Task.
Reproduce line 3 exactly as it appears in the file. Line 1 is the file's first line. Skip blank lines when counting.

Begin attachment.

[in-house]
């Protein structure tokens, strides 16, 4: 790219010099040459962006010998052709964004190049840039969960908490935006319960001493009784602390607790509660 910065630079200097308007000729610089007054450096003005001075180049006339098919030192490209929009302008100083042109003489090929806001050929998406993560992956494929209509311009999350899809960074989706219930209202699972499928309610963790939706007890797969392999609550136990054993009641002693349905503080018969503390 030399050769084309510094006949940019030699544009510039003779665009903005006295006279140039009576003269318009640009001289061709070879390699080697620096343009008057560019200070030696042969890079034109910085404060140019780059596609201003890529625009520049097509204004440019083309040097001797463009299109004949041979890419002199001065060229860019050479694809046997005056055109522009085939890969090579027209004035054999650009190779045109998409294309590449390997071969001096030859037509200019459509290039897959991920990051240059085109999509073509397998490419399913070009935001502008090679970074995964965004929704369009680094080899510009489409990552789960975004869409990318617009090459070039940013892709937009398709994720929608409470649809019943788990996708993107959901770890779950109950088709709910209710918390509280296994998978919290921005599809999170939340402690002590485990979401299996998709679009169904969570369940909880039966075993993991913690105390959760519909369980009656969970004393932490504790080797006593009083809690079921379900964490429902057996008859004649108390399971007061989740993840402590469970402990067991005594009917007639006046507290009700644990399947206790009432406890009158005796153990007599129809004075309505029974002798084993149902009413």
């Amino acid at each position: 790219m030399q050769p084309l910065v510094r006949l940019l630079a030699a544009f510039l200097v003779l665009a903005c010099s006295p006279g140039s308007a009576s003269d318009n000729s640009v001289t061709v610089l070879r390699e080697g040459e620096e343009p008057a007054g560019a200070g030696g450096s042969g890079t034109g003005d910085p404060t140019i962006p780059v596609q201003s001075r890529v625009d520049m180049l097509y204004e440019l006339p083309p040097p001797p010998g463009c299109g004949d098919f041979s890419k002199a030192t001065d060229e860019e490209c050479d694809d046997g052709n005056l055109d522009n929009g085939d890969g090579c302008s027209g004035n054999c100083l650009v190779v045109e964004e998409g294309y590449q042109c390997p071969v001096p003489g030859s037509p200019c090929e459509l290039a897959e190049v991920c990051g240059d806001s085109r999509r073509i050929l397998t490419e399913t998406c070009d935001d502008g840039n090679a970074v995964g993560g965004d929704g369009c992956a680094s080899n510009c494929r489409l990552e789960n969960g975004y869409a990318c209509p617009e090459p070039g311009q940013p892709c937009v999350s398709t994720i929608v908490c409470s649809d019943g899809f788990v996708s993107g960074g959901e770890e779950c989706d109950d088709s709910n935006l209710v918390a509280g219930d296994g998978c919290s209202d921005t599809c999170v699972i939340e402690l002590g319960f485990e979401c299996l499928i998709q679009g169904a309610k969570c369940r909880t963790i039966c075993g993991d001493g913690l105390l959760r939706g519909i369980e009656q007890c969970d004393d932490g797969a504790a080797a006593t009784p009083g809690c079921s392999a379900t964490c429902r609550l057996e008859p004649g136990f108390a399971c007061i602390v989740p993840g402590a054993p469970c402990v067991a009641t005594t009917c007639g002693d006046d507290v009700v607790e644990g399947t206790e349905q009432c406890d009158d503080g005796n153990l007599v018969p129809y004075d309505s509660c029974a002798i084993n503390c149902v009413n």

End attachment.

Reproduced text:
């Amino acid at each position: 790219m030399q050769p084309l910065v510094r006949l940019l630079a030699a544009f510039l200097v003779l665009a903005c010099s006295p006279g140039s308007a009576s003269d318009n000729s640009v001289t061709v610089l070879r390699e080697g040459e620096e343009p008057a007054g560019a200070g030696g450096s042969g890079t034109g003005d910085p404060t140019i962006p780059v596609q201003s001075r890529v625009d520049m180049l097509y204004e440019l006339p083309p040097p001797p010998g463009c299109g004949d098919f041979s890419k002199a030192t001065d060229e860019e490209c050479d694809d046997g052709n005056l055109d522009n929009g085939d890969g090579c302008s027209g004035n054999c100083l650009v190779v045109e964004e998409g294309y590449q042109c390997p071969v001096p003489g030859s037509p200019c090929e459509l290039a897959e190049v991920c990051g240059d806001s085109r999509r073509i050929l397998t490419e399913t998406c070009d935001d502008g840039n090679a970074v995964g993560g965004d929704g369009c992956a680094s080899n510009c494929r489409l990552e789960n969960g975004y869409a990318c209509p617009e090459p070039g311009q940013p892709c937009v999350s398709t994720i929608v908490c409470s649809d019943g899809f788990v996708s993107g960074g959901e770890e779950c989706d109950d088709s709910n935006l209710v918390a509280g219930d296994g998978c919290s209202d921005t599809c999170v699972i939340e402690l002590g319960f485990e979401c299996l499928i998709q679009g169904a309610k969570c369940r909880t963790i039966c075993g993991d001493g913690l105390l959760r939706g519909i369980e009656q007890c969970d004393d932490g797969a504790a080797a006593t009784p009083g809690c079921s392999a379900t964490c429902r609550l057996e008859p004649g136990f108390a399971c007061i602390v989740p993840g402590a054993p469970c402990v067991a009641t005594t009917c007639g002693d006046d507290v009700v607790e644990g399947t206790e349905q009432c406890d009158d503080g005796n153990l007599v018969p129809y004075d309505s509660c029974a002798i084993n503390c149902v009413n």